People are allocated shared houses, which means shared kitchens and bathrooms, with no regard for common language, culture, country or faith. It can be difficult as one man said “In my house there are 7 Muslim men and I am a Christian. It makes it very difficult for me being different all the time, I cannot share anything with them, and there is nowhere for me to be on my own as I have to share a room”. There is the situation vice versa as well of course.

Even worse many people have forced sharing of bedrooms with no commonality at all. It is a small space, and not for overnight or a few weeks, but can be years. To quote two people:

“I am from Iran, and fled here because of the Arab Iraqis but I have to share with one, and it makes me frightened”.

I share with a Muslim man, we get on OK, but it is difficult to share with someone with a completely different background and faith. We do try but have no common language”.

The Home Office is in the process of letting the new 10 year contract for housing provision for asylum seekers, and such shared bedrooms will continue apart from those deemed by the Home Office (with no definition) as “vulnerable”.

Can I urge readers who live in areas where asylum seekers are dispersed to contact their MPs of whatever party to urgently intervene before the contract is actually let.




Thank you to Refugee Council for this image

We are delighted that the important Family Reunion Bill, changing the law to enable families divided by conflict and persecution to be reunited in Britain, has passed its Second Reading in the House of Commons.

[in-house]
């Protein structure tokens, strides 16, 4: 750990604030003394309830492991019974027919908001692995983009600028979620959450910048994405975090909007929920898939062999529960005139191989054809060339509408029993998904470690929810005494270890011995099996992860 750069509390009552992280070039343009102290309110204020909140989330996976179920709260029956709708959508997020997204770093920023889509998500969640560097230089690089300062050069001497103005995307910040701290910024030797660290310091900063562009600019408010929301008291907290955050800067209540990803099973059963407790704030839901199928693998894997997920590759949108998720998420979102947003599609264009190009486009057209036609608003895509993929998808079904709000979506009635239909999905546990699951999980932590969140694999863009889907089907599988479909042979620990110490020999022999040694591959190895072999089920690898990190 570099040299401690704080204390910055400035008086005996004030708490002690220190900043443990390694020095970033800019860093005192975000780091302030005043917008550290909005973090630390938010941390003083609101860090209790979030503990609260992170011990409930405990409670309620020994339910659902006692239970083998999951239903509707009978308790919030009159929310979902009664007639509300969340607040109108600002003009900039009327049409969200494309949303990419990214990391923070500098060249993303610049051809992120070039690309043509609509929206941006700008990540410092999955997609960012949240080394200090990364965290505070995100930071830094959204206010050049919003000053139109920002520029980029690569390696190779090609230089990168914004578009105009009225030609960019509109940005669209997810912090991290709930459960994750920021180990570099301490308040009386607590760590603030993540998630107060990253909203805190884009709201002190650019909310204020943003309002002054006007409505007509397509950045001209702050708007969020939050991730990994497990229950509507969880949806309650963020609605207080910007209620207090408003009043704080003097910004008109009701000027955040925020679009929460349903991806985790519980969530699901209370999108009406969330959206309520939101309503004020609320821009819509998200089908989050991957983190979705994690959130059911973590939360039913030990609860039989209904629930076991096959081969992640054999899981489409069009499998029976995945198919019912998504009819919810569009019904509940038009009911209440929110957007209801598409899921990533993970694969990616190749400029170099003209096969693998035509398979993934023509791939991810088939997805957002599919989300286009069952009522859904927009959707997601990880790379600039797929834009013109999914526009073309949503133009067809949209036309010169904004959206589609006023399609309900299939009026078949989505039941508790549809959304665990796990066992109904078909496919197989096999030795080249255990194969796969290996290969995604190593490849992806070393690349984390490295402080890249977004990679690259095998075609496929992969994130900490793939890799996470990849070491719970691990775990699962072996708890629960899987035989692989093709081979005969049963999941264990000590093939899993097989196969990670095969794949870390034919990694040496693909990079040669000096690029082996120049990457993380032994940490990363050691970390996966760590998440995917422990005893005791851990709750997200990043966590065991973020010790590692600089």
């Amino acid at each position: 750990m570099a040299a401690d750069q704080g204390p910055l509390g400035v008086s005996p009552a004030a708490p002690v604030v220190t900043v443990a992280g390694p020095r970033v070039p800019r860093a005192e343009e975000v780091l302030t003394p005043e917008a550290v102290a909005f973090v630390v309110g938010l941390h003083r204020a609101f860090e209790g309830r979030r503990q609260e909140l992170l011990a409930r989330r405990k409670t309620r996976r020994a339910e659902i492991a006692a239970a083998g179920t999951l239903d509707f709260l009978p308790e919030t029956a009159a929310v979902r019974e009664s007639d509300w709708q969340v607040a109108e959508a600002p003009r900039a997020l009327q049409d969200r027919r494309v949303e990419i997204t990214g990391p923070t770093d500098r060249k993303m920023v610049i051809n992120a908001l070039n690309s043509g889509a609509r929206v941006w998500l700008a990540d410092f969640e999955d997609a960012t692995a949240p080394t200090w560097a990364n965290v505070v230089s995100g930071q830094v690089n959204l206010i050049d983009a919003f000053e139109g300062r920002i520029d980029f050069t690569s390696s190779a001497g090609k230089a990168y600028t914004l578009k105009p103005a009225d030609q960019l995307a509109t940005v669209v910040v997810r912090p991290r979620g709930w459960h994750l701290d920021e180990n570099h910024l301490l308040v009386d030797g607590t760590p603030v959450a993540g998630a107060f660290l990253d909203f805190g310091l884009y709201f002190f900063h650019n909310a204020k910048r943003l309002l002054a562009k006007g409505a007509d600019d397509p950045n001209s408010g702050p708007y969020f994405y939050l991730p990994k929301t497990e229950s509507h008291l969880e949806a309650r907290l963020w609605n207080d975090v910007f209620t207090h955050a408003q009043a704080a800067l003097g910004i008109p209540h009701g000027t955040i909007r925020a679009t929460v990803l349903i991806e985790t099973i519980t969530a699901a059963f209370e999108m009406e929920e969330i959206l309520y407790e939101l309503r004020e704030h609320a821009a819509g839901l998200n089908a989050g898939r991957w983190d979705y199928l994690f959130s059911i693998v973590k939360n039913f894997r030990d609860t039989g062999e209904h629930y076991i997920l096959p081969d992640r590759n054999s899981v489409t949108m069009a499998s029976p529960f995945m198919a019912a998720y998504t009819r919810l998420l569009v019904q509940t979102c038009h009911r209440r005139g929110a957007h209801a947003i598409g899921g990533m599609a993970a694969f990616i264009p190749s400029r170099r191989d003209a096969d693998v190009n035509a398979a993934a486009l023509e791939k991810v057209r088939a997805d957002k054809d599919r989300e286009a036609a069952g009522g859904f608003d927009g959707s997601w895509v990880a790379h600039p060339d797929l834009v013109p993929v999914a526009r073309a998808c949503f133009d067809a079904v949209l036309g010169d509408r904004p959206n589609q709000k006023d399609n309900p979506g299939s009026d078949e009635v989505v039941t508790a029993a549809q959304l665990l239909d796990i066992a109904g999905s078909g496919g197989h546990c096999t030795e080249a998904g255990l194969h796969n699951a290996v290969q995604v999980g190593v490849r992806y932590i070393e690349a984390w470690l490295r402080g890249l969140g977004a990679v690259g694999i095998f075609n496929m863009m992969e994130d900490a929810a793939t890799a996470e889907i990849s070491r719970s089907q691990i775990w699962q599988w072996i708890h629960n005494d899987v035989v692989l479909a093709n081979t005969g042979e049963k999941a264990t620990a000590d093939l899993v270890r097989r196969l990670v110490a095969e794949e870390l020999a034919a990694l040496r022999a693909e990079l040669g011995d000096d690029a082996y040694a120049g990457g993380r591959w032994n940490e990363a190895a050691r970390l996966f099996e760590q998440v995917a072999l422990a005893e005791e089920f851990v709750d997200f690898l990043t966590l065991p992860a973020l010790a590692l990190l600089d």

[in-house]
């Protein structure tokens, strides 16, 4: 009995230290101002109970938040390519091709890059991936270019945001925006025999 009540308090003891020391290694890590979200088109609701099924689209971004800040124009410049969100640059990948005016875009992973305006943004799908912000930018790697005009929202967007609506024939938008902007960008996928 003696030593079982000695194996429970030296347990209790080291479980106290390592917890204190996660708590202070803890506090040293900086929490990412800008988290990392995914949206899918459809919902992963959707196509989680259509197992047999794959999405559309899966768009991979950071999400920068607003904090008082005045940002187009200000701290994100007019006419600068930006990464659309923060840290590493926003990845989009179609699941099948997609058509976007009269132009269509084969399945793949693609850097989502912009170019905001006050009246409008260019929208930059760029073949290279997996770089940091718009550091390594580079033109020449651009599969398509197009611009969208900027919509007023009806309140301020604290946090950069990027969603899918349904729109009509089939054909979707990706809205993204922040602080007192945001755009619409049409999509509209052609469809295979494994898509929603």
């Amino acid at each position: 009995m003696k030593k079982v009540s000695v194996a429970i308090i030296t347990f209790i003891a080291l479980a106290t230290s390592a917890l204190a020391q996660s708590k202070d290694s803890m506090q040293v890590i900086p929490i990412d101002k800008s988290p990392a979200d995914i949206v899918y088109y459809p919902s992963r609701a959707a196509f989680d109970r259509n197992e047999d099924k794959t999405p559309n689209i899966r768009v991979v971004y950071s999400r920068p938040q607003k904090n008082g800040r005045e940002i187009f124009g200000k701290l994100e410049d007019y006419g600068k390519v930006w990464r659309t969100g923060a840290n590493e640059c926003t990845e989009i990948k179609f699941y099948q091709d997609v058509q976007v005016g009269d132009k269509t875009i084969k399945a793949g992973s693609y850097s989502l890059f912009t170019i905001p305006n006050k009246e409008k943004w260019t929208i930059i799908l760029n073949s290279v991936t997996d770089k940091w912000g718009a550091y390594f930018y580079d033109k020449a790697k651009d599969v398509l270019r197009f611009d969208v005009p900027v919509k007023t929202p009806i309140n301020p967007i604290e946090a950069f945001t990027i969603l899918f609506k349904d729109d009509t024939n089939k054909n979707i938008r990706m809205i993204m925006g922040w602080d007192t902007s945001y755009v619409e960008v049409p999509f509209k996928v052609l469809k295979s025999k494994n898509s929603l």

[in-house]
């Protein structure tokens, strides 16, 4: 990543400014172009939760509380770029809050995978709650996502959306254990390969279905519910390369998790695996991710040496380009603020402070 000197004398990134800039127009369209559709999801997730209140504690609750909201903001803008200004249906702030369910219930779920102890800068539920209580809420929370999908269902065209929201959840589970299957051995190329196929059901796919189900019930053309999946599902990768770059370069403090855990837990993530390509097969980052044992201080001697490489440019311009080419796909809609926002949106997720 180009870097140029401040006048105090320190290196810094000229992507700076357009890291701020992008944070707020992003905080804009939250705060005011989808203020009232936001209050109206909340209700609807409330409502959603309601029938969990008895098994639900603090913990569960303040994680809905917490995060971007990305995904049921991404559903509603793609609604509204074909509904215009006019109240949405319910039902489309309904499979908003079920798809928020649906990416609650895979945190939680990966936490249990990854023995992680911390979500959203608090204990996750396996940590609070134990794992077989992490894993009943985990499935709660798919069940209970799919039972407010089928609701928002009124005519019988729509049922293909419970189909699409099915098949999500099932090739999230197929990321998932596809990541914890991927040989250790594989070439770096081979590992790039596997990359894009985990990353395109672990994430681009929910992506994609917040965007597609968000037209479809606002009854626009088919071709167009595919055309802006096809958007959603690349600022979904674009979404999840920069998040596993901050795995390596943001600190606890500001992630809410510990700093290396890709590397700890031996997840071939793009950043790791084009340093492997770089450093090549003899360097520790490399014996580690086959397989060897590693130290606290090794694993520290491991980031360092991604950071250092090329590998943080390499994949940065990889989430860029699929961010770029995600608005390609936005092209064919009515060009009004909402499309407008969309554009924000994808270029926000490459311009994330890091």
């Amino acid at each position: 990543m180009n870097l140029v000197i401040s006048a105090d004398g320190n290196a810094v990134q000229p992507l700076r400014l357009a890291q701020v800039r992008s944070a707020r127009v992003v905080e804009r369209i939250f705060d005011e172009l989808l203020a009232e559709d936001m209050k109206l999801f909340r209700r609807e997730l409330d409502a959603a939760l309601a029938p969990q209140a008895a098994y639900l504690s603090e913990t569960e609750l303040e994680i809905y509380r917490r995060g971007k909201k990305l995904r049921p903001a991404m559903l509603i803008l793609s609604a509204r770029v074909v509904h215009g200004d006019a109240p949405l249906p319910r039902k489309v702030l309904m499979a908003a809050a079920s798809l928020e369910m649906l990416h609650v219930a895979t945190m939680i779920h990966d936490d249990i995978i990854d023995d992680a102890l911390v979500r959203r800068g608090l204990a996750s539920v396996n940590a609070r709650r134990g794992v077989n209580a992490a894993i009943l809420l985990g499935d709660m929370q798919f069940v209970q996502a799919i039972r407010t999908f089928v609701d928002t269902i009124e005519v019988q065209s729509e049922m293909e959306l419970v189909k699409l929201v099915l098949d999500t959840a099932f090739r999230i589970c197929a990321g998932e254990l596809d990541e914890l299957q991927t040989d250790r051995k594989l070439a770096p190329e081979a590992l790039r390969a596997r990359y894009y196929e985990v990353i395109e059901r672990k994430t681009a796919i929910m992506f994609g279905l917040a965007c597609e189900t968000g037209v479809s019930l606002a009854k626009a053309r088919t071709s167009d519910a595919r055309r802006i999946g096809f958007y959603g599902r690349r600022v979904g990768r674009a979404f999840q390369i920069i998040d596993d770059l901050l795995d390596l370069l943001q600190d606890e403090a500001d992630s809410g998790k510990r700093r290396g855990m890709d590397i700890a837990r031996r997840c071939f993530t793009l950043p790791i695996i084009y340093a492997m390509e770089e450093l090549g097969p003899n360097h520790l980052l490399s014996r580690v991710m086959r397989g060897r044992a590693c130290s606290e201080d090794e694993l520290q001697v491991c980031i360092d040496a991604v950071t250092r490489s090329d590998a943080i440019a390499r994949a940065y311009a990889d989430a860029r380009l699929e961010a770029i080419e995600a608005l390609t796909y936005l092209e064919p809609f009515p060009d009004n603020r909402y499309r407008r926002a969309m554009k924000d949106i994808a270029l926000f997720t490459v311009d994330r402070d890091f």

There was a debate first in the House of Lords on the EU withdrawal bill, and thank you Baroness Shas Sheehan for your contribution to this debate, staying up late to speak up for children needing to be reunited with their families.

In the House of Commons next day, the Family Reunion Bill was debated.

Ed Davey reminded the House that this Bill follows on from Sally Hamwee’s in the Lords and that there is no way there is a “pull factor” in driving people to seek sanctuary in the UK, just a “push factor”

Tim Farron spoke in what was a passionate plea for children to be reunited with family after the awful trauma they have been through, to get to the UK.

Well spoken, too, Layla Moran on how reunion can help integration in the UK

Ed Davey spoke again on how every other European Country apart from one supports children being reunited with family

The work is only just beginning though. Whilst 129 MPs from all parties voted for this Bill, it has not been accepted by the Government, and 42 MPs voted against it.

Before the next reading, it is very important that all those MPs who stayed on the Friday and voted for it are thanked, so check here if yours is one of them.

when tweeting about this, please use #FamiliesTogether

Lord Roger Roberts on the humanitarian crisis in Syria

Lord Roger Roberts initiated a debate on the humanitarian crisis in Syria in the House of Lords this week. It was a very moving and passionate speech you can read here.

He put human stories into the awful facts that 500,000 had been killed and 12 million displaced. He emphasised that we must allow Syria to come to its own solutions, but we must do what we can to facilitate this, and whilst we cannot see an end the situation quoted Nelson Mandela “It always seems impossible until it is done”. He praised the terrific work done by civilians in doing what they could in the conflict, especially the “white helmets” who had saved nearly 100,000 lives, known of.

Baroness Shas Sheehan was moved to speak in an excellent and well informed speech, and she urged the Government to accelerate the rate we are settling Syrians under the UNHCR scheme to settle 20,000 refugees and look again at the numbers. She also spoke of the sharp rise in the number of children killed in the last year :

There were many speeches supporting what Roger said in the debate, including Lib Dem Peers the Earl of Oxford & Asquith, and Lord Dykes.

In Roger’s speech he quoted part of Warsan Shire’s poem “Home” It is very well worth listening to. The written version is here